He adds: The Gemara (Chullin 94a) says that a guest may not share his food with the child of his host without permission. The Gemara relates that this decree was made after an incident in which three guests did share their food with their host’s child, unbeknownst to their host. When the host saw his child eating, he assumed his child had taken the food without permission, and he hit his child so hard that he killed him. When the child’s mother saw this, she went up to the roof and jumped off.
Why, asks the Dubno Maggid, did our Sages react by decreeing that guests not share their food? Clearly, the host and his wife reacted irrationally! Nevertheless, he explains, our Sages understood that, if such a tragedy could result from sharing one’s food with the host’s child, it must be an act of which Hashem disapproves [even if we don’t know why]. Therefore, they outlawed that practice. We, too, are expected to look for signs that Hashem disapproves of our actions and to react to those signs. (Sefer Ha’middot: Sha’ar Ha’Yir’ah ch.14)
R’ Yitzchak Maltzen z”l (1854-1916; Lithuania and Eretz Yisrael) writes: Based on the above, we can understand also the Gemara (Shabbat 10b) that teaches: “One should never show favoritism to one child for, because of the two measures of silk that Yaakov gave Yosef over his brothers [i.e., the Ketonet Pasim], one thing led to another until our ancestors went down to Egypt.” R’ Maltzen asks: Did Yaakov’s favoritism really cause our ancestors’ exile? Hadn’t Hashem foretold the exile to Avraham more than 150 years earlier? He explains: The Gemara does not mean that Yaakov’s favoritism caused the exile to Egypt. Rather, the Gemara is teaching that the fact that Hashem used Yaakov’s favoritism of Yosef as an instrument to bring about the exile indicates that Hashem does not approve when parents show favoritism to one child. (Haggadah Shel Pesach Siach Yitzchak p. 3b)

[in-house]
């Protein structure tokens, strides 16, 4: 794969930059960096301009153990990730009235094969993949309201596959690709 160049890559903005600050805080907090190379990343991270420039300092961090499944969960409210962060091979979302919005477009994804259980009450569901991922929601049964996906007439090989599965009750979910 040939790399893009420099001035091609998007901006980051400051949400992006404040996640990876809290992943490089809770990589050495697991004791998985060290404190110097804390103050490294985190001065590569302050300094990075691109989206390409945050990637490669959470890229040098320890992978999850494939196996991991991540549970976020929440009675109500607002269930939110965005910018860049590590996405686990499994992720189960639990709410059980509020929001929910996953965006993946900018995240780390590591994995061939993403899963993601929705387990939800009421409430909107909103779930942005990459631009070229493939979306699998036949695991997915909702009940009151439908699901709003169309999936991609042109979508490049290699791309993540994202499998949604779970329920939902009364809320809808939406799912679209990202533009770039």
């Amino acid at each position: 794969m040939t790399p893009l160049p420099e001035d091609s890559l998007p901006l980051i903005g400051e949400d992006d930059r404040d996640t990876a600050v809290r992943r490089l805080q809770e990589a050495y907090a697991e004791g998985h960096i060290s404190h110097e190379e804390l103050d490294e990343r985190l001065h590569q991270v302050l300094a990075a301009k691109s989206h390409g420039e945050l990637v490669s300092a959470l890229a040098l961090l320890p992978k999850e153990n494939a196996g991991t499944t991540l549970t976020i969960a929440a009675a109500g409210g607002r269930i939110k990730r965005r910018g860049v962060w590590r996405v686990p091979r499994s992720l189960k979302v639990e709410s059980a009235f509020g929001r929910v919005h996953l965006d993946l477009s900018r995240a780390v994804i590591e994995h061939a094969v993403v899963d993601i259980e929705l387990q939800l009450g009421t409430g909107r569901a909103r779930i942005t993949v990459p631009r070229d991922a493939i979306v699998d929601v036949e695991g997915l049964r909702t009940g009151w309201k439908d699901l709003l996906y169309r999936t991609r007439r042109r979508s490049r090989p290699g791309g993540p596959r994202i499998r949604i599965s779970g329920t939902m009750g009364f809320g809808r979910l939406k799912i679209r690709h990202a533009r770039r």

“You shall wipe out the memory of Amalek from under the heaven–you shall not forget.” (25:19)
Here the Torah commands that we erase the memory of Amalek. But, in Parashat Beshalach we read (Shmot 17:14), “I [Hashem] shall surely erase the memory of Amalek from under the heavens.” Who, then, is to erase the memory of Amalek–Hashem or us?
R’ Meir Rosenbaum z”l (mid-20th century rabbi in Cuba and Guatemala) answers: Amalek was an actual people, the first nation that attacked the Jewish People after the Exodus. But, the term “Amalek” has come to represent more than that one nation–it represents antisemitism in general.
He continues: There are two kinds of antisemitism. There are gentiles who have an unexplainable hatred for Jews without ever having met a Jew–for example, William Shakespeare, who is unlikely to have met a Jew since he lived at a time when Jews were banished from England. Nevertheless, he caricatured a stereotypical Jewish money-lender in one of his works. Then there are gentiles who become anti-Semites because they witness one Jew or a few Jews misbehaving or because they are jealous of a few Jews who they see living ostentatious lifestyles. This latter type of antisemitism is what Yaakov Avinu warned of when he told his sons (Bereishit 42:1), “Why make yourselves conspicuous?”